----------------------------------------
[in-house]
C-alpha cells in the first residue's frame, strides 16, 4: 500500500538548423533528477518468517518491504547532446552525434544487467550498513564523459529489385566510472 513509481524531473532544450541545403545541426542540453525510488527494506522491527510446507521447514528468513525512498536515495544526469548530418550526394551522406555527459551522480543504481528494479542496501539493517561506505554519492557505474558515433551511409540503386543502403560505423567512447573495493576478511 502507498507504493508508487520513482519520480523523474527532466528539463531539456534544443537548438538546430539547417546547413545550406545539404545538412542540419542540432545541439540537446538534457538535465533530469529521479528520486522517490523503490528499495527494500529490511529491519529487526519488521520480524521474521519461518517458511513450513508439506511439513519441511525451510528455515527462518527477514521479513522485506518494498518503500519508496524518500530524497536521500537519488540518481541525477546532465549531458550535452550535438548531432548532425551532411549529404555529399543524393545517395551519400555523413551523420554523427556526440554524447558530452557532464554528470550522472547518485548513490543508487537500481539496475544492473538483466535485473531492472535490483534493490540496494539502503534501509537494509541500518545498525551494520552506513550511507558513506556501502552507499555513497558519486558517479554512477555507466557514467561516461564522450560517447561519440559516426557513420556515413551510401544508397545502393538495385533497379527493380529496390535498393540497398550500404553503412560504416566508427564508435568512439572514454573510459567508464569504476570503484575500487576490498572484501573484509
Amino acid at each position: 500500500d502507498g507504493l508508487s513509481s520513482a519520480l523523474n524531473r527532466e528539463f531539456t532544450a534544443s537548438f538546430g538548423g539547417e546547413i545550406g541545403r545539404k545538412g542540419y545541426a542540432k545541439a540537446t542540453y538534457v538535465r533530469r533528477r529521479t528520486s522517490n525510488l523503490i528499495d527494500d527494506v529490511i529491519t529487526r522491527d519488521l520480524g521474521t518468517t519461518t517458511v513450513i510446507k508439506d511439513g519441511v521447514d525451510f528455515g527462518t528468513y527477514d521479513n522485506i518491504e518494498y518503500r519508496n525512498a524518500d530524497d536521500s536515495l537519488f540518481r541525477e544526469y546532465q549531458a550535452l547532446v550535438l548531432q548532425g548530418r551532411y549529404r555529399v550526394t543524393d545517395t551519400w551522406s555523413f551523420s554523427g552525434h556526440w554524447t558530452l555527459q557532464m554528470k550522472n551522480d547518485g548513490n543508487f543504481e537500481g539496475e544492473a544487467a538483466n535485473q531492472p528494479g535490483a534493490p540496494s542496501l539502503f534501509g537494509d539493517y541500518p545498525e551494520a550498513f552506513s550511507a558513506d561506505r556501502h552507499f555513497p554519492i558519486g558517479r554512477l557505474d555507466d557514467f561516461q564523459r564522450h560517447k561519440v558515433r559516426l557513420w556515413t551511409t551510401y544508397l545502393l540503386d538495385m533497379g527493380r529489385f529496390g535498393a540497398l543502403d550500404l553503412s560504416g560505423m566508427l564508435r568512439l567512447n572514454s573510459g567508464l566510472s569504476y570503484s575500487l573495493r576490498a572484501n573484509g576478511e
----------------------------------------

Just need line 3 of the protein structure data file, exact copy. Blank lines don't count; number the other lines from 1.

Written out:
Amino acid at each position: 500500500d502507498g507504493l508508487s513509481s520513482a519520480l523523474n524531473r527532466e528539463f531539456t532544450a534544443s537548438f538546430g538548423g539547417e546547413i545550406g541545403r545539404k545538412g542540419y545541426a542540432k545541439a540537446t542540453y538534457v538535465r533530469r533528477r529521479t528520486s522517490n525510488l523503490i528499495d527494500d527494506v529490511i529491519t529487526r522491527d519488521l520480524g521474521t518468517t519461518t517458511v513450513i510446507k508439506d511439513g519441511v521447514d525451510f528455515g527462518t528468513y527477514d521479513n522485506i518491504e518494498y518503500r519508496n525512498a524518500d530524497d536521500s536515495l537519488f540518481r541525477e544526469y546532465q549531458a550535452l547532446v550535438l548531432q548532425g548530418r551532411y549529404r555529399v550526394t543524393d545517395t551519400w551522406s555523413f551523420s554523427g552525434h556526440w554524447t558530452l555527459q557532464m554528470k550522472n551522480d547518485g548513490n543508487f543504481e537500481g539496475e544492473a544487467a538483466n535485473q531492472p528494479g535490483a534493490p540496494s542496501l539502503f534501509g537494509d539493517y541500518p545498525e551494520a550498513f552506513s550511507a558513506d561506505r556501502h552507499f555513497p554519492i558519486g558517479r554512477l557505474d555507466d557514467f561516461q564523459r564522450h560517447k561519440v558515433r559516426l557513420w556515413t551511409t551510401y544508397l545502393l540503386d538495385m533497379g527493380r529489385f529496390g535498393a540497398l543502403d550500404l553503412s560504416g560505423m566508427l564508435r568512439l567512447n572514454s573510459g567508464l566510472s569504476y570503484s575500487l573495493r576490498a572484501n573484509g576478511e